Download the PDF of the press release: AnimalogyPressRelease. 

What is Animalogy?

What the heck is an Animalogy?

The podcast Animalogy officially launched in January 2017, and this first episode, “What Is Animalogy?” gives you an idea of what you can expect from the podcast and includes an excerpt from the inaugural episode, Inauguration: On a Wing and a Prayer.

Drawing upon etymology, history, linguistics, literature, anthropology, sociology, and psychology, Animalogy unpacks the idioms, euphemisms, metaphors, semantics, doublespeak, and other elements of our everyday language to reveal the meanings and implications of our animal-related words and expressions. 

WHAT YOU CAN DO to spread the word about Animalogy:

*Subscribe to Animalogy on iTunes and Stitcher and download the episodes.

*Leave a 5-star review after listening. The more reviews and downloads in the first month increase the chances of high placement on iTunes.

*Become a monthly supporter of the podcast. For just .33 cents a day, you receive transcripts to each episode; for $1.00 a day, you get bonus episodes. Plus, you help us reach the goal of making it a weekly, ad-free show.

*Share the podcast with everyone you know. Share buttons below and above!

Thank you! For the animals,

Animalogy Podcast COMING IN JANUARY!

As January 20th approaches, not everyone is talking about the inauguration of the 45th president but about the animals hidden within the word itself. Just in time for Inauguration Day, I’m launching Animalogy, a podcast about the animal-related words and expressions we use every day and how they affect and reflect our relationship with other animals. The inaugural episode, Inauguration: On a Wing and a Prayer, takes us back to the politics of ancient Rome to reveal the birds behind the word.

To make sure you don’t miss the first episodes, be sure to subscribe to these blog posts (in the sidebar to your right!), as well as to the main mailing list below. You can also support the podcast and receive the written transcripts + more by becoming a Patron!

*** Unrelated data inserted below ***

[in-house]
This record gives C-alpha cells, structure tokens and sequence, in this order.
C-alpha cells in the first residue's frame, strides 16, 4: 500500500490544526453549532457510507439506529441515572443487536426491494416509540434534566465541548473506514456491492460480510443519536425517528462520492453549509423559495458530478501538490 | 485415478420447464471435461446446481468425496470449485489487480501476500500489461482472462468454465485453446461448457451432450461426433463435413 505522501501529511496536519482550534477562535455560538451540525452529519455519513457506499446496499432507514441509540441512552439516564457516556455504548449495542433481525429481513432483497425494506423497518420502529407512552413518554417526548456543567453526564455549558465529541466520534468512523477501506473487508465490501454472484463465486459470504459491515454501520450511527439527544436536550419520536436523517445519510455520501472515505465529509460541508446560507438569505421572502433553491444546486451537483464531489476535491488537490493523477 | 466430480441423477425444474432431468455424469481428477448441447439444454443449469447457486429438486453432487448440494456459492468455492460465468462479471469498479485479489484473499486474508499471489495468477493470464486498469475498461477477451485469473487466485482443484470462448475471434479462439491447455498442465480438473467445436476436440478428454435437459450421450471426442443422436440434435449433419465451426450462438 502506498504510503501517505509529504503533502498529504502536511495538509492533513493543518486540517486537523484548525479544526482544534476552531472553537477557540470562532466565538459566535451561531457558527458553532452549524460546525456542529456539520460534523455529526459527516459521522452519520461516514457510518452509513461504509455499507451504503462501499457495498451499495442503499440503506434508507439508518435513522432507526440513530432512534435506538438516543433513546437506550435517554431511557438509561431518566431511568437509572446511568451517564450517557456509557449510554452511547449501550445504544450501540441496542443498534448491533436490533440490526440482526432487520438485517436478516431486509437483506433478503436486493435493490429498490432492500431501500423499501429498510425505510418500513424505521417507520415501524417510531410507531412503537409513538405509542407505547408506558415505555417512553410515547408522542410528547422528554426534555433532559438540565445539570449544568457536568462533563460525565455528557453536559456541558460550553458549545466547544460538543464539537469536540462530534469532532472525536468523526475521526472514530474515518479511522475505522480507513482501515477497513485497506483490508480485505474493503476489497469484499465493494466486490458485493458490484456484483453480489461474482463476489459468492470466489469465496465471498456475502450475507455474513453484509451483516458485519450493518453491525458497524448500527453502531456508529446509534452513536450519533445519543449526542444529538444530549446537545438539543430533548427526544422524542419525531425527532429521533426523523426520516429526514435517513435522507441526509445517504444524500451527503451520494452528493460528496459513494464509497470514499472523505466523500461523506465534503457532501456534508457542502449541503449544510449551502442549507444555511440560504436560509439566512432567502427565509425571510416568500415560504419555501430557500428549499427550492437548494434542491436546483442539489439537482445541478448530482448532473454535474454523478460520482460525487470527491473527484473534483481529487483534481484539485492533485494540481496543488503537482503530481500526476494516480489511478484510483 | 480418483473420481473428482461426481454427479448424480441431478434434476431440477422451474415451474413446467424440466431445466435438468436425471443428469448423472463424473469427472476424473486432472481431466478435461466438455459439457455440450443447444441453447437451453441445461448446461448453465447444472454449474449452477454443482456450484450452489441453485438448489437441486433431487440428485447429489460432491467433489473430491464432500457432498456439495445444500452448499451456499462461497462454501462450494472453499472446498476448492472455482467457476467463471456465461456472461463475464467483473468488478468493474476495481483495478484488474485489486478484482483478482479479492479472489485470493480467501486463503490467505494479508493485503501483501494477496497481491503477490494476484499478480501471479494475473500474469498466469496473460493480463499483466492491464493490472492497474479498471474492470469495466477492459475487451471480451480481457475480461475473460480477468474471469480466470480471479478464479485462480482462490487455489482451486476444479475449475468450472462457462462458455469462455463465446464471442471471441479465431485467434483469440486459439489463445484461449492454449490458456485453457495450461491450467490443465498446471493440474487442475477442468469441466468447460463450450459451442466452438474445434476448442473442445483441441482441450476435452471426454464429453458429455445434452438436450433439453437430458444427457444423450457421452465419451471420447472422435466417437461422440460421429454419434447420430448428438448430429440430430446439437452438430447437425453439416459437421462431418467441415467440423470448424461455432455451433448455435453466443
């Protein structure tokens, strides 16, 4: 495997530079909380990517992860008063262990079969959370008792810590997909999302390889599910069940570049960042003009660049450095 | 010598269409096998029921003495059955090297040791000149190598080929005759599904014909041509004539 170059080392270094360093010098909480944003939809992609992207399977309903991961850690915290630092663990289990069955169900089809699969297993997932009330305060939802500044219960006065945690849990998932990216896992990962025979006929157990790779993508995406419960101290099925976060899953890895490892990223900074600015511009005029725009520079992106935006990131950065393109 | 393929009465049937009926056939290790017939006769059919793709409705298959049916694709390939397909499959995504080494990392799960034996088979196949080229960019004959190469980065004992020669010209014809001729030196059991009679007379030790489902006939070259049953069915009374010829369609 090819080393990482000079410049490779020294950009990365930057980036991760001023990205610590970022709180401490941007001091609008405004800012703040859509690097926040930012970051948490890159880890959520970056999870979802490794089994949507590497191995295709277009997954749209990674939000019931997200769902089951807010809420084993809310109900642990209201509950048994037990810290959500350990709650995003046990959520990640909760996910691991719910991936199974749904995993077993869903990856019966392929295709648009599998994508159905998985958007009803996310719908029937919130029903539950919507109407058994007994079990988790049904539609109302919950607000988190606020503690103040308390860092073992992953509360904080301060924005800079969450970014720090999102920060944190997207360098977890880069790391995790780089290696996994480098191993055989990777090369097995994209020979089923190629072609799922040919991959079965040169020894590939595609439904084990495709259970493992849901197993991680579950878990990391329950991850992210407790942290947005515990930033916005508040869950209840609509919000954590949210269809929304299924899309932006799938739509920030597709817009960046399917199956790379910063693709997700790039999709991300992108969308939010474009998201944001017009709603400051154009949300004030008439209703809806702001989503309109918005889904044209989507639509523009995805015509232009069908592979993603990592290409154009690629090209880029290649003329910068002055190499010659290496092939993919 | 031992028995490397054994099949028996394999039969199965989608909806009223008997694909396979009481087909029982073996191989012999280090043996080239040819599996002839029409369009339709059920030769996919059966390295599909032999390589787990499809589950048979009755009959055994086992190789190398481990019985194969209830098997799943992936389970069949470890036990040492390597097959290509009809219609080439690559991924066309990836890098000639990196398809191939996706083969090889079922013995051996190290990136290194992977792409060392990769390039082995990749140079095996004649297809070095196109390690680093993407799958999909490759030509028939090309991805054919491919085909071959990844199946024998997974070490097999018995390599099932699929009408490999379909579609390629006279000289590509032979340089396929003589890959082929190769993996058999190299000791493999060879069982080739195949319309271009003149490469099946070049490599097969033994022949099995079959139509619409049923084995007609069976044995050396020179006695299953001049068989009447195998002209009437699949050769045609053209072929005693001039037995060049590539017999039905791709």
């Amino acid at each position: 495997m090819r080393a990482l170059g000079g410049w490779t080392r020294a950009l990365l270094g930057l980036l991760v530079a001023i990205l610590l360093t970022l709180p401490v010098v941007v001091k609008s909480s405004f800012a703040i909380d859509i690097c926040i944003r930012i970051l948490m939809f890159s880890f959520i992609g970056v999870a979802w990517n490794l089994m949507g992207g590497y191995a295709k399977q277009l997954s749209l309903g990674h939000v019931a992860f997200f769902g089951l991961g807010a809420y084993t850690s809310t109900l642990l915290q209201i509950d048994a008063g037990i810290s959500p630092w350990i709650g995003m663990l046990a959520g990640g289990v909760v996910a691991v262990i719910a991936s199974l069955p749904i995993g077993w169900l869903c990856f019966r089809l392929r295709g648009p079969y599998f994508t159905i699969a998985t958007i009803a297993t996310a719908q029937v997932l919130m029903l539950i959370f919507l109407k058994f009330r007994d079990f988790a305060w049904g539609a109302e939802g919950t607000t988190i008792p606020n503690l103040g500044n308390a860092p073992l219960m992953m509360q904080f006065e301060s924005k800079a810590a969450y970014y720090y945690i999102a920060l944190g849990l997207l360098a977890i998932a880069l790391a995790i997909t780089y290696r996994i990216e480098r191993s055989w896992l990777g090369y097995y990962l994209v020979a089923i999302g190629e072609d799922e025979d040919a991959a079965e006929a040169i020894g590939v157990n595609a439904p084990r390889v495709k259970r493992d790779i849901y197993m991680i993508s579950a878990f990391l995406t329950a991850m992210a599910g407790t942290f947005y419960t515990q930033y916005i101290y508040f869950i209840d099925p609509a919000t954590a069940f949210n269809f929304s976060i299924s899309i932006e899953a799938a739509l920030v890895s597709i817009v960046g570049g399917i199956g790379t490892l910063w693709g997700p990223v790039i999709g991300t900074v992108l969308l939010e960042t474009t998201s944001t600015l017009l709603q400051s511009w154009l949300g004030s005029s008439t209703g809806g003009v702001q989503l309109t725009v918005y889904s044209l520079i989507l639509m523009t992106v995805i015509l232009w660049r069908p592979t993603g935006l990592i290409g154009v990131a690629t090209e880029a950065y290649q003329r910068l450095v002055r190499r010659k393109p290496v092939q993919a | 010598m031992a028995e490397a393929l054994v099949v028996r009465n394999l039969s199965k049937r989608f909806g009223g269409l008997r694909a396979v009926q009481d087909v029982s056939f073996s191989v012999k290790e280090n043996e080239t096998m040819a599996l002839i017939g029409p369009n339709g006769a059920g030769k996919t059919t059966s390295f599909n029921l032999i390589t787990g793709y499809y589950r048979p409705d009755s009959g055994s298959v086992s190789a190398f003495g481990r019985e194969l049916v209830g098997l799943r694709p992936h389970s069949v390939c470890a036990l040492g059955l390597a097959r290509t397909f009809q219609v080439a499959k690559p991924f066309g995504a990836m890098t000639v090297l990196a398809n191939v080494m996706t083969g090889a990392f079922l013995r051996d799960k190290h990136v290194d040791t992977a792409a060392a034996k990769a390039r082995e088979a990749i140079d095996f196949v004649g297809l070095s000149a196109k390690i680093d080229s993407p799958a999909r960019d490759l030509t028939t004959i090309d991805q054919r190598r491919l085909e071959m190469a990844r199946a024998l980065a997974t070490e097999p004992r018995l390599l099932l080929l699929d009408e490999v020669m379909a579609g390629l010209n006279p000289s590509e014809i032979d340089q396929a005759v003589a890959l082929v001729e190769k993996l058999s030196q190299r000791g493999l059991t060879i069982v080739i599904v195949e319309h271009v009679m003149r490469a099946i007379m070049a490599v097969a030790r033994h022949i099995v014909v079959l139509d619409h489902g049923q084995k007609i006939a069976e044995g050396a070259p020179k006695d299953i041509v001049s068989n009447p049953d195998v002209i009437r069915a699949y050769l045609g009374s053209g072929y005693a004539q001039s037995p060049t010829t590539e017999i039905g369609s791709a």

[Tweet “Animalogy is a new podcast that is changing the way we talk — and think (and thus treat) animals!”]

Enjoy the excerpt from Animalogy below, and listen to the Food for Thought episode in which I provide all the details about what you can expect from this very exciting project I’m so proud you’re a part of.

Animalogy: Our Animal-Related Words and Phrases

Today’s Food for Thought episode is all about Animalogy, whose timing could not be more perfect not only because of the urgency of the need to transform our negative perception and ill treatment of nonhuman animals but also because we are living in a time when we are all called upon to be linguistically sensitive to vulnerable and disenfranchised groups. And perhaps no group is left out of our consideration more than the nonhuman animals of the world. We are all encouraged to be aware of and mindful about our language when it comes to those who don’t look, emote, or sound like we do. Animalogy shows what it would look like to accord that same respect to nonhuman animals — not because it changes them but because it changes us. Take a listen.